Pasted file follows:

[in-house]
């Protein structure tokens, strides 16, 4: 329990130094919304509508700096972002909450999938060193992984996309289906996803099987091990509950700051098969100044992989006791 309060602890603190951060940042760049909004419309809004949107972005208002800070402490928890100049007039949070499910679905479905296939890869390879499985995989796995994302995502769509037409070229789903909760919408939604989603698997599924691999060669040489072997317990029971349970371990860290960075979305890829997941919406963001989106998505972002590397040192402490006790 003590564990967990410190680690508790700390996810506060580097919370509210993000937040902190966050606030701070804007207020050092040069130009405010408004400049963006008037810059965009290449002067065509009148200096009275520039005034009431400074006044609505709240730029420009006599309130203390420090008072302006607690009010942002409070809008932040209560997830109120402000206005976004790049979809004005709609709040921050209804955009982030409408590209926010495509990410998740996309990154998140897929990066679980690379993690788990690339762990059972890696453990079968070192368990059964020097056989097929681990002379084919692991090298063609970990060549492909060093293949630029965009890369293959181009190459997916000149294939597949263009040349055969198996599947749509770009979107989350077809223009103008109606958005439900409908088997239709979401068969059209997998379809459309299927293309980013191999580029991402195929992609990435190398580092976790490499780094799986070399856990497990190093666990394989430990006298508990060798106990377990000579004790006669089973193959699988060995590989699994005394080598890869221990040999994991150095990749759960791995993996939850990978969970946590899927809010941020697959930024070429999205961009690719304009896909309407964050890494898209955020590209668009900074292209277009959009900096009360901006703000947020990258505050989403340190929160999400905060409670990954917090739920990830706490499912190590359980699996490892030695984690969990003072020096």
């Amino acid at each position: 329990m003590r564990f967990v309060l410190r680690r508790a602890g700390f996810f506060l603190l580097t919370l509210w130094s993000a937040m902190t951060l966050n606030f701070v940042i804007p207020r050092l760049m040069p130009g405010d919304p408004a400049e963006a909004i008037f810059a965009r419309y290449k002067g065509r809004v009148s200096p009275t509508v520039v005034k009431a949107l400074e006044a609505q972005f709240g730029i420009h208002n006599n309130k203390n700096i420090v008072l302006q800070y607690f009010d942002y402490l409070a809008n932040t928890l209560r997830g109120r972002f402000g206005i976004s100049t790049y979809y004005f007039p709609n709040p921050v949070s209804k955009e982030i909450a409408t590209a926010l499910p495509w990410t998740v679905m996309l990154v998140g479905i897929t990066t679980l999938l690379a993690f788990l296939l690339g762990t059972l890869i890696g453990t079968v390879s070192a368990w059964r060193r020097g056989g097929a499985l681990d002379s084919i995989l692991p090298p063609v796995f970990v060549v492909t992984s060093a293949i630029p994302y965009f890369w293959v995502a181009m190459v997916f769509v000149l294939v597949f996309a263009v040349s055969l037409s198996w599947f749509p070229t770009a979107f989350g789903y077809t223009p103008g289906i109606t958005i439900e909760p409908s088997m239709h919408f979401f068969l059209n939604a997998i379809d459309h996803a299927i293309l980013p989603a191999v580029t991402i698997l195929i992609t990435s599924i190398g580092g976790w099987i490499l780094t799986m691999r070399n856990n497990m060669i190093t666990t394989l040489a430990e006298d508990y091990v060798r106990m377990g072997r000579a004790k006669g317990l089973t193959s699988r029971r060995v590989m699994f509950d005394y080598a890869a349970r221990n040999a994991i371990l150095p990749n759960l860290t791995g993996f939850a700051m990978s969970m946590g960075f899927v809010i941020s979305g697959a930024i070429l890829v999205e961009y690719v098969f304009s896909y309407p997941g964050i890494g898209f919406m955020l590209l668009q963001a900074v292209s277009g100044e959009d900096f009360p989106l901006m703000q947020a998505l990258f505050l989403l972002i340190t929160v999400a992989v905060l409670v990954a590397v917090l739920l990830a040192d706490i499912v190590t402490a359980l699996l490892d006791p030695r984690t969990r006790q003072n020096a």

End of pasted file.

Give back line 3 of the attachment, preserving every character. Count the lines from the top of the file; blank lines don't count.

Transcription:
């Amino acid at each position: 329990m003590r564990f967990v309060l410190r680690r508790a602890g700390f996810f506060l603190l580097t919370l509210w130094s993000a937040m902190t951060l966050n606030f701070v940042i804007p207020r050092l760049m040069p130009g405010d919304p408004a400049e963006a909004i008037f810059a965009r419309y290449k002067g065509r809004v009148s200096p009275t509508v520039v005034k009431a949107l400074e006044a609505q972005f709240g730029i420009h208002n006599n309130k203390n700096i420090v008072l302006q800070y607690f009010d942002y402490l409070a809008n932040t928890l209560r997830g109120r972002f402000g206005i976004s100049t790049y979809y004005f007039p709609n709040p921050v949070s209804k955009e982030i909450a409408t590209a926010l499910p495509w990410t998740v679905m996309l990154v998140g479905i897929t990066t679980l999938l690379a993690f788990l296939l690339g762990t059972l890869i890696g453990t079968v390879s070192a368990w059964r060193r020097g056989g097929a499985l681990d002379s084919i995989l692991p090298p063609v796995f970990v060549v492909t992984s060093a293949i630029p994302y965009f890369w293959v995502a181009m190459v997916f769509v000149l294939v597949f996309a263009v040349s055969l037409s198996w599947f749509p070229t770009a979107f989350g789903y077809t223009p103008g289906i109606t958005i439900e909760p409908s088997m239709h919408f979401f068969l059209n939604a997998i379809d459309h996803a299927i293309l980013p989603a191999v580029t991402i698997l195929i992609t990435s599924i190398g580092g976790w099987i490499l780094t799986m691999r070399n856990n497990m060669i190093t666990t394989l040489a430990e006298d508990y091990v060798r106990m377990g072997r000579a004790k006669g317990l089973t193959s699988r029971r060995v590989m699994f509950d005394y080598a890869a349970r221990n040999a994991i371990l150095p990749n759960l860290t791995g993996f939850a700051m990978s969970m946590g960075f899927v809010i941020s979305g697959a930024i070429l890829v999205e961009y690719v098969f304009s896909y309407p997941g964050i890494g898209f919406m955020l590209l668009q963001a900074v292209s277009g100044e959009d900096f009360p989106l901006m703000q947020a998505l990258f505050l989403l972002i340190t929160v999400a992989v905060l409670v990954a590397v917090l739920l990830a040192d706490i499912v190590t402490a359980l699996l490892d006791p030695r984690t969990r006790q003072n020096a």